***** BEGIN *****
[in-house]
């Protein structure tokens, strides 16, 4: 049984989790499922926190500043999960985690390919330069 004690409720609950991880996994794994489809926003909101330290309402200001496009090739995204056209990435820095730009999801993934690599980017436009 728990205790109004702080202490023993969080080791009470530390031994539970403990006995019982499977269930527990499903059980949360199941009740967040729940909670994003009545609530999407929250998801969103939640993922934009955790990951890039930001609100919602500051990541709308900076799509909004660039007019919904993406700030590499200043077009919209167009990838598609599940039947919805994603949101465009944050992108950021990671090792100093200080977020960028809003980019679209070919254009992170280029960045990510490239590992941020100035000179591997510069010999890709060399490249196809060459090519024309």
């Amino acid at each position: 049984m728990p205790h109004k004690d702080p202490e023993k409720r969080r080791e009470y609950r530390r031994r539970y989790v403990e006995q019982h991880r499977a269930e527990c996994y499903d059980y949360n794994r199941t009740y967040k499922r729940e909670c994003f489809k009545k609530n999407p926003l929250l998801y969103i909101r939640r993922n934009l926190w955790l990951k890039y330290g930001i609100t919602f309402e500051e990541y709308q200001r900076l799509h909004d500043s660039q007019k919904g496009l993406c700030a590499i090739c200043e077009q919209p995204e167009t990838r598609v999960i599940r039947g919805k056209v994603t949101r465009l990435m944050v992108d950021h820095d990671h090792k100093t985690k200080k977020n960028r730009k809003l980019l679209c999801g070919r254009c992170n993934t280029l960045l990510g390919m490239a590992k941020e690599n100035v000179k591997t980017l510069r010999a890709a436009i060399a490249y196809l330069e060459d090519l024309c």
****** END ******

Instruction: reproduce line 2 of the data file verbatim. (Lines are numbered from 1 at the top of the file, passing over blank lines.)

């Protein structure tokens, strides 16, 4: 049984989790499922926190500043999960985690390919330069 004690409720609950991880996994794994489809926003909101330290309402200001496009090739995204056209990435820095730009999801993934690599980017436009 728990205790109004702080202490023993969080080791009470530390031994539970403990006995019982499977269930527990499903059980949360199941009740967040729940909670994003009545609530999407929250998801969103939640993922934009955790990951890039930001609100919602500051990541709308900076799509909004660039007019919904993406700030590499200043077009919209167009990838598609599940039947919805994603949101465009944050992108950021990671090792100093200080977020960028809003980019679209070919254009992170280029960045990510490239590992941020100035000179591997510069010999890709060399490249196809060459090519024309």